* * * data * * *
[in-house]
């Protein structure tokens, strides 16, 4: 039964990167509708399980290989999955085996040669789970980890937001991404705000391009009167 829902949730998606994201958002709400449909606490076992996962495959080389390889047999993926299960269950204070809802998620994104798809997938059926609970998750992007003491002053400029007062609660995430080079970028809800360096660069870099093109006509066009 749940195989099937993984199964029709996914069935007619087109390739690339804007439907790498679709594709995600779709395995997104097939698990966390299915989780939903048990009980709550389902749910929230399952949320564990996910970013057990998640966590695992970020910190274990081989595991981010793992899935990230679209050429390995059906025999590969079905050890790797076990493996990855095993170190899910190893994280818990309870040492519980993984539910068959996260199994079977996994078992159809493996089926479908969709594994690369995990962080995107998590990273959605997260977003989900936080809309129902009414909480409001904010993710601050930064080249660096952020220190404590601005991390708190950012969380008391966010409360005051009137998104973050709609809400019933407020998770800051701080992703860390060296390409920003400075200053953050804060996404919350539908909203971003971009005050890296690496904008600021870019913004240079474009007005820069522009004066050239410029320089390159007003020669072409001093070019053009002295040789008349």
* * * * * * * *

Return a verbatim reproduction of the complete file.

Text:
[in-house]
């Protein structure tokens, strides 16, 4: 039964990167509708399980290989999955085996040669789970980890937001991404705000391009009167 829902949730998606994201958002709400449909606490076992996962495959080389390889047999993926299960269950204070809802998620994104798809997938059926609970998750992007003491002053400029007062609660995430080079970028809800360096660069870099093109006509066009 749940195989099937993984199964029709996914069935007619087109390739690339804007439907790498679709594709995600779709395995997104097939698990966390299915989780939903048990009980709550389902749910929230399952949320564990996910970013057990998640966590695992970020910190274990081989595991981010793992899935990230679209050429390995059906025999590969079905050890790797076990493996990855095993170190899910190893994280818990309870040492519980993984539910068959996260199994079977996994078992159809493996089926479908969709594994690369995990962080995107998590990273959605997260977003989900936080809309129902009414909480409001904010993710601050930064080249660096952020220190404590601005991390708190950012969380008391966010409360005051009137998104973050709609809400019933407020998770800051701080992703860390060296390409920003400075200053953050804060996404919350539908909203971003971009005050890296690496904008600021870019913004240079474009007005820069522009004066050239410029320089390159007003020669072409001093070019053009002295040789008349």